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    Evaluation of the Hartford Crime Control Experiment: Some Lessons for Future Evaluations

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    The Hartford Residential Neighborhood Crime Control Program was a comprehensive, environmentally oriented research effort aimed at examining the process involved in successful crime prevention programming. This innovative “process approach” to crime control involved three major research activities: (a) the conduct of a detailed crime problem analysis in the target area, using comprehensive data to identify the particular features of the neighborhood which were creating opportunities for crime occurrence; (b) the design of a multi-strategy (environmental, police, and community) crime control program directed specifically toward the improvement of those conditions found to be contributing to neighborhood crime; and (c) the in-depth evaluation of this approach to crime prevention, including extensive monitoring of the implementation process and a detailed assessment of program impact on crime, fear, and the quality of life in the target area.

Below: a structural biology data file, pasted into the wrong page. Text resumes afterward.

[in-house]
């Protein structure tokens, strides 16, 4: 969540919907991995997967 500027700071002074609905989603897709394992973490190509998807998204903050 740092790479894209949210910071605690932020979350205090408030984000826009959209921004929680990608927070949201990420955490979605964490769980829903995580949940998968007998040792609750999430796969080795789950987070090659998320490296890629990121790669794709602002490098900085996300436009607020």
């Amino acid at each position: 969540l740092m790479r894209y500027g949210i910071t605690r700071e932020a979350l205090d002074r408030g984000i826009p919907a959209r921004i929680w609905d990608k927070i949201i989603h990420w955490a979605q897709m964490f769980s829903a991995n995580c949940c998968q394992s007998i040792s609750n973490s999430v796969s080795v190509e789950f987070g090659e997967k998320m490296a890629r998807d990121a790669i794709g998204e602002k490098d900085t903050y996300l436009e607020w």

This paper presents six major evaluation problems confronting most crime control program assessments and describes how each was resolved by Hartford Program evaluators. It is hoped that this discussion of a model program evaluation will be of help to future crime control program researchers in designing their own program evaluations.


    building security, crime prevention, evaluation measurement, environmental design program, crime control/prevention program, crime rate, victimization rate, fear of crime, multiple measures

    Author Information:

    Mock, L
    Social scientist, National Institute of Law Enforcement Justice. U.S. Dept. of Justice, Washington, D.C.,

    Committee/Subcommittee: F12.20

    DOI: 10.1520/STP28074S